One Year Later: Governor Wolf Secures Full Domestic Violence Plan SHARE Email Facebook Twitter Bill Signing, Human Services, Press Release, Public Safety Harrisburg, PA – One year after he first called on legislators to pass a package of domestic violence bills, Governor Tom Wolf signed the remaining piece of legislation from that package into law.By signing Senate Bill 919, now Act 148 of 2018, Governor Wolf builds on his support for victims of domestic violence and completes the passage of a package of bills he urged legislators to pass on October 24, 2017. The package included Senate bills 449, 500, 501, 502 and 919. In April of this year he asked House leaders and committee chairs to send him those same bills that had passed overwhelmingly in the Senate.“Signing this final domestic violence bill into law is gratifying and I thank the General Assembly for getting this bill to my desk,” Governor Wolf said. “But, this doesn’t stop the need to continue to push for additional legislation to decrease the prevalence of domestic violence and to protect victims. I will continue to work with legislators, advocates and victims to be sure we are doing all we can to increase protections against domestic violence.”Governor Wolf signed various domestic violence bills into law from April to October, including Act 79 of 2018, a reform long-sought by domestic violence and gun safety advocates to keep guns from abusers and honor all the victims of domestic violence that have lost their lives at the hands of their abuser with a firearm.The final bill, sponsored by Senator Art Haywood, is a victim protection bill regarding housing options and emergency transfers. The bill allows a housing authority tenant who is a victim of domestic or sexual violence to request relocation if the domestic or sexual violence occurred on or near the home within 90 calendar days of the request. The tenant may also request relocation if they believe they are in imminent harm from domestic or sexual violence if they remain in the home.“Safety and security are crucial elements of helping crime victims,” Jennifer Storm, PA Victim Advocate said. “Providing immediate access to safe and secure housing when victims of domestic violence and sexual assault need to quickly exit dangerous living conditions helps to remove bureaucratic barriers. I applaud Governor Wolf for swiftly signing this potentially life-saving and bi-partisan legislation.”“Every person needs and deserves access to safe housing environments where they can thrive,” said Donna Greco, PCAR policy director. “Too often, sexual assault undermines the housing security of victims throughout the commonwealth. In fact, most sexual assaults occur in or near victims’ homes, making relocation one of the most common and urgent needs following these crimes. The Pennsylvania Coalition Against Rape (PCAR) is grateful to Senator Haywood for partnering with us and other stakeholders in drafting this legislation. SB 919 will enable victims of sexual and domestic violence to safely and quickly relocate—aligning Pennsylvania with federal housing protections and most importantly, protecting victims from further assaults. We thank Governor Wolf for signing this important legislation.”“Access to safe housing is one of the most considerable barriers for victims trying to leave abusive situations,” said Julie Bancroft, chief public affairs officer for the Pennsylvania Coalition Against Domestic Violence. “SB 919 prioritizes victim safety by allowing individuals to escape an abusive environment. This legislation would enable victims of domestic and sexual violence living in public housing the option of rapid relocation to another housing unit. We thank Governor Wolf for signing another critical, but common sense law to improve safety for victims on the heels of landmark domestic violence legislation.” October 25, 2018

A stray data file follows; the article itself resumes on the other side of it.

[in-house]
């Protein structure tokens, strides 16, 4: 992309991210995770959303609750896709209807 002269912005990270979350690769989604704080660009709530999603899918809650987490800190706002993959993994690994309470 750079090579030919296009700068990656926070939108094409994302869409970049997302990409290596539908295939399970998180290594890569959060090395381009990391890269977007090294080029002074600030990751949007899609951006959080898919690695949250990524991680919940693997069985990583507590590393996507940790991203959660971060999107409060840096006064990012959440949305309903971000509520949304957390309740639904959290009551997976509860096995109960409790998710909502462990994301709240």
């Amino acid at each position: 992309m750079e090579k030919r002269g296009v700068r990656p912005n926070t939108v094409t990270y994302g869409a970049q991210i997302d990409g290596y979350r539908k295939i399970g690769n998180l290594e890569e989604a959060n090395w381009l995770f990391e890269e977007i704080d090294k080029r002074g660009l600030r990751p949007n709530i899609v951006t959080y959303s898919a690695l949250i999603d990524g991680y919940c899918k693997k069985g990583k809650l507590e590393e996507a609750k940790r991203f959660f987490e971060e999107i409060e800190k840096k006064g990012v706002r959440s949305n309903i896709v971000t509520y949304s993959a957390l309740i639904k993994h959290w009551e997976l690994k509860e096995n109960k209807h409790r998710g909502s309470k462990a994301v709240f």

Two men are now facing federal charges after they reportedly created small explosions at several banks in an effort to rob them.The incidents were reported at banks in Florida and in Georgia between November of 2019 and January of 2020.Officials say 33-year-old Mawdo Malick Sallah of Clearwater, Florida and 34-year-old Kirk Douglas Johnson of Anderson, South Carolina vandalized several ATM machines by reportedly injecting some sort of flammable fuel into them before igniting it.Some of their efforts were successful, while others just damaged the machines. The men were able to collect $70,000 from several banks in Florida before they were arrested Sunday in Watkinsville, Georgia according to reports.Both men have been charged with conspiring to commit arson. They each face up to 20 years in prison.
It’s not time to panic, yet.When the final kill hit the hardwood on USC’s side of the net, the Trojans stood as still as Michelangelo’s David, frozen in a state of disbelief before finally, mechanically, shaking hands with the opponent.Down · Junior Austin Zahn and the Trojans have lost three of four. – Gary Fung | Daily Trojan The No. 2 USC men’s volleyball team couldn’t believe they had just been swept by No. 7 Pepperdine at home Friday night (30-28, 30-28, 30-26) for their third loss in four games. Two of those losses have come at the hands of the Waves (5-4, 5-3), who dethroned the former No. 1 Trojans (7-4, 5-3) in a five-set thriller two weeks ago in Malibu, Calif.This time, the Waves only needed three sets to put a dent at the start of the Trojans’ seven-game homestand and plant a seed of doubt in the back of the team’s mind.“I think coach said it well that it’s not panic time, but it’s concerned time,” said Tony Ciarelli, sophomore outside hitter. “We should all be a little concerned right now. We should be playing better than this.”USC had a chance to close out the third set and extend the match, but, much like the previous two sets, the Trojans got stuck in a rotation and it hurt them. With USC up 20-18, Pepperdine called a timeout, then proceeded to go on a deadly 10-2 run to put the match away.The same thing happened in the second set. The Trojans took a 12-11 lead, only to watch as the Waves went on a 6-0 run. Once the Trojans were able to get out of their rotation, they clawed their way back to tie the game at 28. But they couldn’t put it away.“It wasn’t like throughout the game we were playing terrible,” Ciarelli said. “We weren’t playing bad for 90 percent of the game but that 10 percent just took out that other 90. It was that one rotation that was killing us.”Other than getting stuck in one rotation, USC had trouble passing and building onto a lead. USC’s biggest lead was four points — 16-12 in the first set — and every time the Trojans looked like they were ready to pull away they made a mistake and the Waves reeled them back in.USC was never able to pull away because of the predictability of passes. Opposite hitter Murphy Troy and Ciarelli had 71 combined attempts — more than double the rest of the team. They put away only 29 of those attempts while middle blockers Austin Zahn and Hunter Current killed 19 balls on 31 attempts. If the Trojans could’ve gotten Zahn and Current the ball more, the match might have turned out differently.“We’re not passing the ball as well as we can so we’re not getting opportunities to set them,” USC coach Bill Ferguson said. “The passing was huge and did us in tonight and made our offense two-dimensional instead of three.”Despite this, Ferguson said panic time hasn’t arrived yet. He points to the late start in the fall — Troy, Ciarelli and outside hitter Tri Bourne played on the USA Junior National team at the world championships in August and Current was injured. As well as, the weekly Wednesday/Friday matches they had earlier this season, giving USC only one real day of practice.So, it’s back to the gym for the Trojans, where all they can do is continue to work to end their midseason funk.“We go back to the practice gym and video room and keep getting better,” Ferguson said. “This is only the second week we’ve had to train since late December, so we are finally able to get back to the drawing board, and anytime we get to train right now is going to be huge for us.”